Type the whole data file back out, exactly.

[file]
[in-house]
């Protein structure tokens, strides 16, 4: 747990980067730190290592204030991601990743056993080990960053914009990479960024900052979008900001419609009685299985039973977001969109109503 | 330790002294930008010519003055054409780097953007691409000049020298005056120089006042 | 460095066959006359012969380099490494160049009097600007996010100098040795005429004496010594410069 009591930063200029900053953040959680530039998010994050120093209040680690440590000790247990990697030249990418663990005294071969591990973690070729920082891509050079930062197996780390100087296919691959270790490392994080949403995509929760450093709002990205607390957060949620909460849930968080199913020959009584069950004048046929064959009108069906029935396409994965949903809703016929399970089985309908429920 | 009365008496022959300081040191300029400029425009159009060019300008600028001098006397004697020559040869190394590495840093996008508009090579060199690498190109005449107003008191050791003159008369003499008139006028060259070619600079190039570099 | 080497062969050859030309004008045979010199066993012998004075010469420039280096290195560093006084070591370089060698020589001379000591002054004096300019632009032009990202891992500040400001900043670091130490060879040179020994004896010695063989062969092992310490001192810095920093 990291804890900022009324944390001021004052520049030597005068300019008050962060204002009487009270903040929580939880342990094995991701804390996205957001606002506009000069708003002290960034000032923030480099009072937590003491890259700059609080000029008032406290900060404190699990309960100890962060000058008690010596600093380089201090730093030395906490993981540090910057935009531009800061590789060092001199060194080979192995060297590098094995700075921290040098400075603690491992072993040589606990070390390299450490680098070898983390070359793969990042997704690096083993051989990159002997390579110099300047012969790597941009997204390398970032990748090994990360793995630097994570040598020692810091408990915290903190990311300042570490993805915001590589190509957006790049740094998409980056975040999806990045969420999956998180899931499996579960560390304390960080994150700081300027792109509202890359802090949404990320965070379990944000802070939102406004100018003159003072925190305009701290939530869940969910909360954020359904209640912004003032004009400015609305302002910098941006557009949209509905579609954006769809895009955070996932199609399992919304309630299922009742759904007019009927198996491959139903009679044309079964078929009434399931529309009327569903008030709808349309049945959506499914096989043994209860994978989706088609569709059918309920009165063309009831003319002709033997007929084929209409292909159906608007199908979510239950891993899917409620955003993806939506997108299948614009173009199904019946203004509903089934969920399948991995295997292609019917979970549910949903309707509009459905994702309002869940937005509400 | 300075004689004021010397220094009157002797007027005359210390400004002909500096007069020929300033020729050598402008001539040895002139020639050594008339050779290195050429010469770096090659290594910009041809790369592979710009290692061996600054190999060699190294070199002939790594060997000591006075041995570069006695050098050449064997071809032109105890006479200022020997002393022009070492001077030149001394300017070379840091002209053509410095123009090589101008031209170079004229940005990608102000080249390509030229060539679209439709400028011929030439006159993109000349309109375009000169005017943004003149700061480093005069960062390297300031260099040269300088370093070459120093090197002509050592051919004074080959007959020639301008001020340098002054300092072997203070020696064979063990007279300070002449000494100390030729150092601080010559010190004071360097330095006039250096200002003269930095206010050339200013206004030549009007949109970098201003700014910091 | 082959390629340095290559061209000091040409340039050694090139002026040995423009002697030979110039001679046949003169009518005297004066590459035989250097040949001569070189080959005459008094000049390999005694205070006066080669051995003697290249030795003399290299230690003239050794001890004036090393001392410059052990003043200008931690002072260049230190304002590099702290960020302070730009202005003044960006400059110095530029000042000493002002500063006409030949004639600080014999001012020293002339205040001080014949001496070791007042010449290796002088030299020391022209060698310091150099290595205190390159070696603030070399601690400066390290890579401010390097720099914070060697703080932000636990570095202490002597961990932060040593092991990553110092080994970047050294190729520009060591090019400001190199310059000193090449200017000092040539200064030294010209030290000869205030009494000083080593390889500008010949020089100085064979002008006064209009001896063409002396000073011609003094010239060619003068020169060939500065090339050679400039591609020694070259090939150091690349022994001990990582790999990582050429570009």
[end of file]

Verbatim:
[in-house]
């Protein structure tokens, strides 16, 4: 747990980067730190290592204030991601990743056993080990960053914009990479960024900052979008900001419609009685299985039973977001969109109503 | 330790002294930008010519003055054409780097953007691409000049020298005056120089006042 | 460095066959006359012969380099490494160049009097600007996010100098040795005429004496010594410069 009591930063200029900053953040959680530039998010994050120093209040680690440590000790247990990697030249990418663990005294071969591990973690070729920082891509050079930062197996780390100087296919691959270790490392994080949403995509929760450093709002990205607390957060949620909460849930968080199913020959009584069950004048046929064959009108069906029935396409994965949903809703016929399970089985309908429920 | 009365008496022959300081040191300029400029425009159009060019300008600028001098006397004697020559040869190394590495840093996008508009090579060199690498190109005449107003008191050791003159008369003499008139006028060259070619600079190039570099 | 080497062969050859030309004008045979010199066993012998004075010469420039280096290195560093006084070591370089060698020589001379000591002054004096300019632009032009990202891992500040400001900043670091130490060879040179020994004896010695063989062969092992310490001192810095920093 990291804890900022009324944390001021004052520049030597005068300019008050962060204002009487009270903040929580939880342990094995991701804390996205957001606002506009000069708003002290960034000032923030480099009072937590003491890259700059609080000029008032406290900060404190699990309960100890962060000058008690010596600093380089201090730093030395906490993981540090910057935009531009800061590789060092001199060194080979192995060297590098094995700075921290040098400075603690491992072993040589606990070390390299450490680098070898983390070359793969990042997704690096083993051989990159002997390579110099300047012969790597941009997204390398970032990748090994990360793995630097994570040598020692810091408990915290903190990311300042570490993805915001590589190509957006790049740094998409980056975040999806990045969420999956998180899931499996579960560390304390960080994150700081300027792109509202890359802090949404990320965070379990944000802070939102406004100018003159003072925190305009701290939530869940969910909360954020359904209640912004003032004009400015609305302002910098941006557009949209509905579609954006769809895009955070996932199609399992919304309630299922009742759904007019009927198996491959139903009679044309079964078929009434399931529309009327569903008030709808349309049945959506499914096989043994209860994978989706088609569709059918309920009165063309009831003319002709033997007929084929209409292909159906608007199908979510239950891993899917409620955003993806939506997108299948614009173009199904019946203004509903089934969920399948991995295997292609019917979970549910949903309707509009459905994702309002869940937005509400 | 300075004689004021010397220094009157002797007027005359210390400004002909500096007069020929300033020729050598402008001539040895002139020639050594008339050779290195050429010469770096090659290594910009041809790369592979710009290692061996600054190999060699190294070199002939790594060997000591006075041995570069006695050098050449064997071809032109105890006479200022020997002393022009070492001077030149001394300017070379840091002209053509410095123009090589101008031209170079004229940005990608102000080249390509030229060539679209439709400028011929030439006159993109000349309109375009000169005017943004003149700061480093005069960062390297300031260099040269300088370093070459120093090197002509050592051919004074080959007959020639301008001020340098002054300092072997203070020696064979063990007279300070002449000494100390030729150092601080010559010190004071360097330095006039250096200002003269930095206010050339200013206004030549009007949109970098201003700014910091 | 082959390629340095290559061209000091040409340039050694090139002026040995423009002697030979110039001679046949003169009518005297004066590459035989250097040949001569070189080959005459008094000049390999005694205070006066080669051995003697290249030795003399290299230690003239050794001890004036090393001392410059052990003043200008931690002072260049230190304002590099702290960020302070730009202005003044960006400059110095530029000042000493002002500063006409030949004639600080014999001012020293002339205040001080014949001496070791007042010449290796002088030299020391022209060698310091150099290595205190390159070696603030070399601690400066390290890579401010390097720099914070060697703080932000636990570095202490002597961990932060040593092991990553110092080994970047050294190729520009060591090019400001190199310059000193090449200017000092040539200064030294010209030290000869205030009494000083080593390889500008010949020089100085064979002008006064209009001896063409002396000073011609003094010239060619003068020169060939500065090339050679400039591609020694070259090939150091690349022994001990990582790999990582050429570009």